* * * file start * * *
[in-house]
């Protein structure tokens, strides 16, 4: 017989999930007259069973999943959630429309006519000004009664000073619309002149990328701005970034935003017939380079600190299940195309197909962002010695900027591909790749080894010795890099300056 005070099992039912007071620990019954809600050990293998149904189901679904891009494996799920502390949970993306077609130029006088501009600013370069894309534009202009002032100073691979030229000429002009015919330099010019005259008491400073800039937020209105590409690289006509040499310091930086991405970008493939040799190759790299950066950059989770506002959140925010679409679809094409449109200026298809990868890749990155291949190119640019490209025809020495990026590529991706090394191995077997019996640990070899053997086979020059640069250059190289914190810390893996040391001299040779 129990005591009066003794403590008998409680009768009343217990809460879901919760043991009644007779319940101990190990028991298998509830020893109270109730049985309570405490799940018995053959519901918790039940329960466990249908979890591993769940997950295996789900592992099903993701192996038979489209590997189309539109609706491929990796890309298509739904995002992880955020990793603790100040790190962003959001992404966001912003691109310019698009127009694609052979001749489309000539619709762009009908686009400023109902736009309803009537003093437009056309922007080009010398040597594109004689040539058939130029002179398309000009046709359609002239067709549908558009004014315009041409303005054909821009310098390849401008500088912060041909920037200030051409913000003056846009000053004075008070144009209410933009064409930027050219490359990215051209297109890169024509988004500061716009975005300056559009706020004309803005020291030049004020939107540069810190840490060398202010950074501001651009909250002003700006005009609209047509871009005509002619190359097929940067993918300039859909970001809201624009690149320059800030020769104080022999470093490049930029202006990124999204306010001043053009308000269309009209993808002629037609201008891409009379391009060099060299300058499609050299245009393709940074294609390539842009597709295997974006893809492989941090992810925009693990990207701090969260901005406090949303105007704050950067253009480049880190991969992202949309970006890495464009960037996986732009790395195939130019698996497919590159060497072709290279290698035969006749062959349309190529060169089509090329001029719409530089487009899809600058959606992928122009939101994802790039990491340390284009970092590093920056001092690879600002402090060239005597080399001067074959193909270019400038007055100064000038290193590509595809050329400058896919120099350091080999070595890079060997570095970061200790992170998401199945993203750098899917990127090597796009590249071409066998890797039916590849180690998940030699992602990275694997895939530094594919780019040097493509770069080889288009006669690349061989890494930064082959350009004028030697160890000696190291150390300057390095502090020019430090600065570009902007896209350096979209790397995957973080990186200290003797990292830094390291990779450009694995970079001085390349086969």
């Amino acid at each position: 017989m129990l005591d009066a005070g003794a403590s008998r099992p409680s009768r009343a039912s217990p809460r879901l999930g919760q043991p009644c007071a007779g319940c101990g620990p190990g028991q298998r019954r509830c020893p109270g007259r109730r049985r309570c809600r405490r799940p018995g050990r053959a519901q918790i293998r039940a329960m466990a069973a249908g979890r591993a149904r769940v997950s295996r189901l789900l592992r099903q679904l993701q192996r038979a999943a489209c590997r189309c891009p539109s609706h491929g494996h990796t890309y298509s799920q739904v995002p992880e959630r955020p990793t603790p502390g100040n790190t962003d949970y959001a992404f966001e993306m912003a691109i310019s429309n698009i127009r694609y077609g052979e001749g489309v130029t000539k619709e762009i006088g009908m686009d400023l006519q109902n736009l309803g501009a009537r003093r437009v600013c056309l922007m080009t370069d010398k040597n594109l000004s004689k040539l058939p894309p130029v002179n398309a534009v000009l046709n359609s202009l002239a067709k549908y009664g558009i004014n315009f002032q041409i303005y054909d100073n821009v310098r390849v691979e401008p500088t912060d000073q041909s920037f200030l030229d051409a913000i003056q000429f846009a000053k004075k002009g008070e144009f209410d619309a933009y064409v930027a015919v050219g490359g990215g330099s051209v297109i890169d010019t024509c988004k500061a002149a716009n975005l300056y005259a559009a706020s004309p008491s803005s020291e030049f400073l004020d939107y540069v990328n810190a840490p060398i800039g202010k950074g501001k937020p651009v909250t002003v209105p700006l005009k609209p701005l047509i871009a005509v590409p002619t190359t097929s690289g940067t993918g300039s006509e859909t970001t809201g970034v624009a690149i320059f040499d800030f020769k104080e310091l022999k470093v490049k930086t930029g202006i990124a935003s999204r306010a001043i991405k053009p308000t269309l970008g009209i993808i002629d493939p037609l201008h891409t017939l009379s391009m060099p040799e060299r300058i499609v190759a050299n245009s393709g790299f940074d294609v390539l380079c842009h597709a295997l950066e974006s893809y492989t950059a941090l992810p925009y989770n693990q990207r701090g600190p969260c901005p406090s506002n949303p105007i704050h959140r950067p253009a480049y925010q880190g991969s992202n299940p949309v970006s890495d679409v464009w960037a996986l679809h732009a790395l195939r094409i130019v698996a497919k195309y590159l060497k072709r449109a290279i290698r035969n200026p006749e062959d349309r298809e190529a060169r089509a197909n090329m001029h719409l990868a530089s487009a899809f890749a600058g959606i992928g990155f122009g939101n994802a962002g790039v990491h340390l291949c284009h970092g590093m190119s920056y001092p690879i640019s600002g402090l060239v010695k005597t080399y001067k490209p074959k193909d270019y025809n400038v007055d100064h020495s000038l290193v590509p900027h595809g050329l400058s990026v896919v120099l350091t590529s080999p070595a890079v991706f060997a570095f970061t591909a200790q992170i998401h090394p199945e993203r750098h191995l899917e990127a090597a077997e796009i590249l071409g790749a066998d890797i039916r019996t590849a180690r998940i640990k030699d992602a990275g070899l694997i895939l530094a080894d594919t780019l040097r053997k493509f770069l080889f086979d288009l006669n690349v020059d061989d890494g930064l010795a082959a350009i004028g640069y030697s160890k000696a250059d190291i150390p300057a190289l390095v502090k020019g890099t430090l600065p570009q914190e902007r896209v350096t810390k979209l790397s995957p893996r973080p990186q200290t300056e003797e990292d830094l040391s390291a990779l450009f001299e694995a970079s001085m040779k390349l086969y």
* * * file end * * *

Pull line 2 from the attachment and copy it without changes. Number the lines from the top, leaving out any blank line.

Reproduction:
């Protein structure tokens, strides 16, 4: 017989999930007259069973999943959630429309006519000004009664000073619309002149990328701005970034935003017939380079600190299940195309197909962002010695900027591909790749080894010795890099300056 005070099992039912007071620990019954809600050990293998149904189901679904891009494996799920502390949970993306077609130029006088501009600013370069894309534009202009002032100073691979030229000429002009015919330099010019005259008491400073800039937020209105590409690289006509040499310091930086991405970008493939040799190759790299950066950059989770506002959140925010679409679809094409449109200026298809990868890749990155291949190119640019490209025809020495990026590529991706090394191995077997019996640990070899053997086979020059640069250059190289914190810390893996040391001299040779 129990005591009066003794403590008998409680009768009343217990809460879901919760043991009644007779319940101990190990028991298998509830020893109270109730049985309570405490799940018995053959519901918790039940329960466990249908979890591993769940997950295996789900592992099903993701192996038979489209590997189309539109609706491929990796890309298509739904995002992880955020990793603790100040790190962003959001992404966001912003691109310019698009127009694609052979001749489309000539619709762009009908686009400023109902736009309803009537003093437009056309922007080009010398040597594109004689040539058939130029002179398309000009046709359609002239067709549908558009004014315009041409303005054909821009310098390849401008500088912060041909920037200030051409913000003056846009000053004075008070144009209410933009064409930027050219490359990215051209297109890169024509988004500061716009975005300056559009706020004309803005020291030049004020939107540069810190840490060398202010950074501001651009909250002003700006005009609209047509871009005509002619190359097929940067993918300039859909970001809201624009690149320059800030020769104080022999470093490049930029202006990124999204306010001043053009308000269309009209993808002629037609201008891409009379391009060099060299300058499609050299245009393709940074294609390539842009597709295997974006893809492989941090992810925009693990990207701090969260901005406090949303105007704050950067253009480049880190991969992202949309970006890495464009960037996986732009790395195939130019698996497919590159060497072709290279290698035969006749062959349309190529060169089509090329001029719409530089487009899809600058959606992928122009939101994802790039990491340390284009970092590093920056001092690879600002402090060239005597080399001067074959193909270019400038007055100064000038290193590509595809050329400058896919120099350091080999070595890079060997570095970061200790992170998401199945993203750098899917990127090597796009590249071409066998890797039916590849180690998940030699992602990275694997895939530094594919780019040097493509770069080889288009006669690349061989890494930064082959350009004028030697160890000696190291150390300057390095502090020019430090600065570009902007896209350096979209790397995957973080990186200290003797990292830094390291990779450009694995970079001085390349086969």